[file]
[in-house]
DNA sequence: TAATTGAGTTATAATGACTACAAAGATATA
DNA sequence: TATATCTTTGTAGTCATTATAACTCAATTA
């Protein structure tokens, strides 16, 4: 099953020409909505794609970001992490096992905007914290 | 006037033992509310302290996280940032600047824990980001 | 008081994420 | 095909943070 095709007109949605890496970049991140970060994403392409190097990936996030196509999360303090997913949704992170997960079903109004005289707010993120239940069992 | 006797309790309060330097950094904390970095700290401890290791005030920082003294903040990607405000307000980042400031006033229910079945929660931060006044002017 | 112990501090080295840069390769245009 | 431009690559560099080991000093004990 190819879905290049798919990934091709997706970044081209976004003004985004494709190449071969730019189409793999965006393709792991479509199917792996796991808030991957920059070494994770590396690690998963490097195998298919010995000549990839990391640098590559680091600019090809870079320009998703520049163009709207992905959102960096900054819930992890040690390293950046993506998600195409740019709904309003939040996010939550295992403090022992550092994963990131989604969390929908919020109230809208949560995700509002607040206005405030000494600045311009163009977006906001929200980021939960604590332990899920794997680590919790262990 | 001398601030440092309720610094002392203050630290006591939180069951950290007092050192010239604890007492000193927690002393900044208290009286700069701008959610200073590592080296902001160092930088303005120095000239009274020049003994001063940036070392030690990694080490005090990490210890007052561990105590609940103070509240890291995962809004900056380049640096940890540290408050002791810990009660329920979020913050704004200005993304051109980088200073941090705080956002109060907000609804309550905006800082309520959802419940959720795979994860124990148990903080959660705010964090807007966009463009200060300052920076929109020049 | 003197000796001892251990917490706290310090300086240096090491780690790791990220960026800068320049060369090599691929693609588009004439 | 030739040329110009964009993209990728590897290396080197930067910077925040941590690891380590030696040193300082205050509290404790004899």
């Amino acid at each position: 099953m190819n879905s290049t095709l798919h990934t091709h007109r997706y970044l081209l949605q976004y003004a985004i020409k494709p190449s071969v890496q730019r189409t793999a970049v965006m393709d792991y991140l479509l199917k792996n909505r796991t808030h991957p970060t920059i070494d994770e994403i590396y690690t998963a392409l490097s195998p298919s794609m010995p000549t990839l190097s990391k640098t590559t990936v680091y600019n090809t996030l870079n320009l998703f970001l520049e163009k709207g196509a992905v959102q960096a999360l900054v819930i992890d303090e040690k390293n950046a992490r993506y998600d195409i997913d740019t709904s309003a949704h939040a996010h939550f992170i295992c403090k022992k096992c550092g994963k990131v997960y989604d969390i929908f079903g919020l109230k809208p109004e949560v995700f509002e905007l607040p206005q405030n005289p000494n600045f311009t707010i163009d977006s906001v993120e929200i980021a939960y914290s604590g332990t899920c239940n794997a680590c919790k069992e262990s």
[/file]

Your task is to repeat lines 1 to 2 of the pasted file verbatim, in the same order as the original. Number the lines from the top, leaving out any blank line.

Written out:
[in-house]
DNA sequence: TAATTGAGTTATAATGACTACAAAGATATA